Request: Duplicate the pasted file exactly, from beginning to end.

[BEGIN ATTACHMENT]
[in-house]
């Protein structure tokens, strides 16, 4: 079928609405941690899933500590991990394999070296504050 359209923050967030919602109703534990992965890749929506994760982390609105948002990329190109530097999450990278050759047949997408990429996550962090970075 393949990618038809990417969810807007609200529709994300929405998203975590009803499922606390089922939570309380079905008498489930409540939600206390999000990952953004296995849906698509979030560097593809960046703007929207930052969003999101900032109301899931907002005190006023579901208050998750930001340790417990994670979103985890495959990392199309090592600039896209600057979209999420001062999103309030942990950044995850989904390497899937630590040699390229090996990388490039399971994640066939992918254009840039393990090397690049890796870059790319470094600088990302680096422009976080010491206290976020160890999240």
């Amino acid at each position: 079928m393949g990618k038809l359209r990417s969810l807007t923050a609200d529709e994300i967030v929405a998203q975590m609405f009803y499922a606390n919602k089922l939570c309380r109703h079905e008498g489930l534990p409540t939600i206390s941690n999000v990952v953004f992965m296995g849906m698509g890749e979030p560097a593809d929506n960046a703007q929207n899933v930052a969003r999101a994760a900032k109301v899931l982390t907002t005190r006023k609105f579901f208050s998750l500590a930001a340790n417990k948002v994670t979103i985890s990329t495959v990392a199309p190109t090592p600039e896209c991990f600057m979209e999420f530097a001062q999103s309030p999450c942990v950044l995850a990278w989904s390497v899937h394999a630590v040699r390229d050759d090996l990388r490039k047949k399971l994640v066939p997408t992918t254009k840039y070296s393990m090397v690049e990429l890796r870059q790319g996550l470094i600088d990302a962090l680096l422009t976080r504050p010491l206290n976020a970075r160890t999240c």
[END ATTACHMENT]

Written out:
[in-house]
């Protein structure tokens, strides 16, 4: 079928609405941690899933500590991990394999070296504050 359209923050967030919602109703534990992965890749929506994760982390609105948002990329190109530097999450990278050759047949997408990429996550962090970075 393949990618038809990417969810807007609200529709994300929405998203975590009803499922606390089922939570309380079905008498489930409540939600206390999000990952953004296995849906698509979030560097593809960046703007929207930052969003999101900032109301899931907002005190006023579901208050998750930001340790417990994670979103985890495959990392199309090592600039896209600057979209999420001062999103309030942990950044995850989904390497899937630590040699390229090996990388490039399971994640066939992918254009840039393990090397690049890796870059790319470094600088990302680096422009976080010491206290976020160890999240």
């Amino acid at each position: 079928m393949g990618k038809l359209r990417s969810l807007t923050a609200d529709e994300i967030v929405a998203q975590m609405f009803y499922a606390n919602k089922l939570c309380r109703h079905e008498g489930l534990p409540t939600i206390s941690n999000v990952v953004f992965m296995g849906m698509g890749e979030p560097a593809d929506n960046a703007q929207n899933v930052a969003r999101a994760a900032k109301v899931l982390t907002t005190r006023k609105f579901f208050s998750l500590a930001a340790n417990k948002v994670t979103i985890s990329t495959v990392a199309p190109t090592p600039e896209c991990f600057m979209e999420f530097a001062q999103s309030p999450c942990v950044l995850a990278w989904s390497v899937h394999a630590v040699r390229d050759d090996l990388r490039k047949k399971l994640v066939p997408t992918t254009k840039y070296s393990m090397v690049e990429l890796r870059q790319g996550l470094i600088d990302a962090l680096l422009t976080r504050p010491l206290n976020a970075r160890t999240c």